Billionaire investor Kirk Kerkorian has cancelled plans to buy more General Motors shares due to his displeasure at the firm ending alliance talks with Renault and Nissan, according to media reports.

The BBC noted that Kerlorian, who already owns 9.9% of GM, had been known to be strongly in favour of the tie-up. It was also announced that Kerkorian's representative at GM, Jerry York, had quit the car maker's board.

GM reportedly said the decision to end talks with Renault and Nissan had the backing of all board members, including York.

The BBC said news of York's resignation and Kerkorian's decision not to buy any more stock saw GM's shares lose 7% of their value on Friday.

Analysts reportedly speculated whether Kerkorian, widely seen as the catalyst behind GM's accelerated turnaround efforts, will now choose to sell off some or all of the 56m shares he owns.

His investment firm Tracinda said in a statement cited by the broadcaster's website that it was cancelling plans to buy extra GM shares because it was unhappy that the carmaker had "abruptly announced the termination" of talks with Renault and Nissan.

Tracinda reportedly said GM should not have done so before the initial deadline and without obtaining an independent review from the board.

Former Chrysler executive York criticised GM in his resignation letter, the report said.

"I have grave reservations concerning the ability of the company's current business model to successfully compete in the marketplace with those of the Asian producers," York was quoted as saying in the letter.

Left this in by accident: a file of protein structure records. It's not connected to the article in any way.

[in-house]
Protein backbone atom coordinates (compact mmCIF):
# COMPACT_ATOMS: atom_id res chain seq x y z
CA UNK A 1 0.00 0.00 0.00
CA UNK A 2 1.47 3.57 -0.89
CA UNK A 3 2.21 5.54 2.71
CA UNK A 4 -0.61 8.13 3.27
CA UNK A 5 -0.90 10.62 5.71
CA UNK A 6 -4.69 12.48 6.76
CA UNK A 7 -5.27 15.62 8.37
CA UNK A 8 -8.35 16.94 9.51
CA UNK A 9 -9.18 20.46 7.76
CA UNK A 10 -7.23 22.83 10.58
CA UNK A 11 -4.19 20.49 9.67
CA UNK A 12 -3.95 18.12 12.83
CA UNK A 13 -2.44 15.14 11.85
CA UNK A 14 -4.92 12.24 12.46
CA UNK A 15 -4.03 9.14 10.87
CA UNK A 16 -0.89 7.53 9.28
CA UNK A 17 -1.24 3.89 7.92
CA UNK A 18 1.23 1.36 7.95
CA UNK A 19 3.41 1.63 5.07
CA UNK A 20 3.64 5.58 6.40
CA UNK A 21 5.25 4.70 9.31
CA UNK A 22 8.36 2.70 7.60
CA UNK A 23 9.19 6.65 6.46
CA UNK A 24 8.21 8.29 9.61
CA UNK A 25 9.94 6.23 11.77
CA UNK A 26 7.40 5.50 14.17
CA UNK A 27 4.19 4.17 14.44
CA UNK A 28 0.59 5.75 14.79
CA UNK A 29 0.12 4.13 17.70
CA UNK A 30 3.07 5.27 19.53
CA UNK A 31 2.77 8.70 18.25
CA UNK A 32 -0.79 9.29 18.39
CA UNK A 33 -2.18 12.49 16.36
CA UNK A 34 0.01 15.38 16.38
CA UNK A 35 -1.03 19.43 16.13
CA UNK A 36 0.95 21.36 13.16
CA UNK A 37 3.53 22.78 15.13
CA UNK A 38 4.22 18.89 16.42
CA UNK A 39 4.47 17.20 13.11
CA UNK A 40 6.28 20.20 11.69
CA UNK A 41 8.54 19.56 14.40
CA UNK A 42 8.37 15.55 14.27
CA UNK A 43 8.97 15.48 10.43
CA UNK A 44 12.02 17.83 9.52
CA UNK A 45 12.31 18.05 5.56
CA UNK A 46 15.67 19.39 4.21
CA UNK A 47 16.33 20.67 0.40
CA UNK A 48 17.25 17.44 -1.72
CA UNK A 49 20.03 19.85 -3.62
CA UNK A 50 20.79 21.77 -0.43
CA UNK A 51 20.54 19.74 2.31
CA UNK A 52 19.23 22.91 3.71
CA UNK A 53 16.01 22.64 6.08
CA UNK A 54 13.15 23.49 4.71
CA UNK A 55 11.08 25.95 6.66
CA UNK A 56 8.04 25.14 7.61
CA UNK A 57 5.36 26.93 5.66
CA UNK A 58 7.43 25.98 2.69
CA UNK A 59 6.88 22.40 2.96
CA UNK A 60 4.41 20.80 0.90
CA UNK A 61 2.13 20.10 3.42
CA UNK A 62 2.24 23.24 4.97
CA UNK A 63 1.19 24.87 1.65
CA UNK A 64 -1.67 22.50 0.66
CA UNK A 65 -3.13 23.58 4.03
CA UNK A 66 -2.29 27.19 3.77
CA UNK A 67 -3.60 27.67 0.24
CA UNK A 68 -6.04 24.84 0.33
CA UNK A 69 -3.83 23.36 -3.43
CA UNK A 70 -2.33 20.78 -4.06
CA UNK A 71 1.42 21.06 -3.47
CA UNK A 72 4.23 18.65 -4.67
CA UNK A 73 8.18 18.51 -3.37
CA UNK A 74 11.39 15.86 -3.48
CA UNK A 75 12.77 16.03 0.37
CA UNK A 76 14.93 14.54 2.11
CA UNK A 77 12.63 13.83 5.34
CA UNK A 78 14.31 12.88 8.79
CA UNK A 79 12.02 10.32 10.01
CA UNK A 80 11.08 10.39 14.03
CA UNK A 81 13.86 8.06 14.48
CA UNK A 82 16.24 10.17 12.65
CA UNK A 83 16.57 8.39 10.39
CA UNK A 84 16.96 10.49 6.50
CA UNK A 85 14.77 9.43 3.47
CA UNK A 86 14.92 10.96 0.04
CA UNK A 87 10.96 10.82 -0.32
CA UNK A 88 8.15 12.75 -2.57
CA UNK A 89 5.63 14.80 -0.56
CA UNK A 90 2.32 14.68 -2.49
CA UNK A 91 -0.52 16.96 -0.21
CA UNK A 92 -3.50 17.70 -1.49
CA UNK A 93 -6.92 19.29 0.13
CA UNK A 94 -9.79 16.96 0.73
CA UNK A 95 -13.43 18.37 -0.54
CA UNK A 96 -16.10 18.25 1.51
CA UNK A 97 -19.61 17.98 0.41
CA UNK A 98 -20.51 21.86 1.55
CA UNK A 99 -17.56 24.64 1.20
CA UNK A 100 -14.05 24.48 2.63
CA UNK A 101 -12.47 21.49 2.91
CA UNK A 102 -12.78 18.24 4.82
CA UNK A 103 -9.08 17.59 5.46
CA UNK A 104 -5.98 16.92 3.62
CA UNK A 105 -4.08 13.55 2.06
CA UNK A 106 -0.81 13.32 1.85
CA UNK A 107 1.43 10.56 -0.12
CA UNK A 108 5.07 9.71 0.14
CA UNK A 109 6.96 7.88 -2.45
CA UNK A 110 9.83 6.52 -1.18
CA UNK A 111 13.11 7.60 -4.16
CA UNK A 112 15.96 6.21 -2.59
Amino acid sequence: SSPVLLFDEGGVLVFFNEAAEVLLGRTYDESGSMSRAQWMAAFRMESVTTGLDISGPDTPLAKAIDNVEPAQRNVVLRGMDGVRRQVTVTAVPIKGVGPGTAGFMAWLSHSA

He also attacked "an environment in the boardroom" that made it hard to challenge GM's management, the BBC added.

GM spokesman Brian Akre told the Associated Press (AP) 11 of the 12 board members are independent of management.

"They all have very impressive backgrounds in business. To suggest that they have not challenged and questioned our management is absolutely absurd," he said.

Some analysts told AP that York's departure from the board gives Kerkorian more flexibility to pursue a number of options, which could include additional investments in the company or a proxy fight to wrestle control of the GM board.

GM said in a statement cited by AP that "under the direction of the GM board, we remain focused on our North America turnaround, where we are making real progress, progress that is well ahead of what some skeptics thought possible."

"I suspect York is resigning at his instruction and it frees him from any charge that he has material nonpublic information," John Coffee, a securities law expert at Columbia University, told the Associated Press.

Bank of America analyst Ronald Tadross said in a note to investors cited by AP that York's departure "could drive other GM board member departures. If this becomes the case, we may hold some hope for positive fundamental change at GM."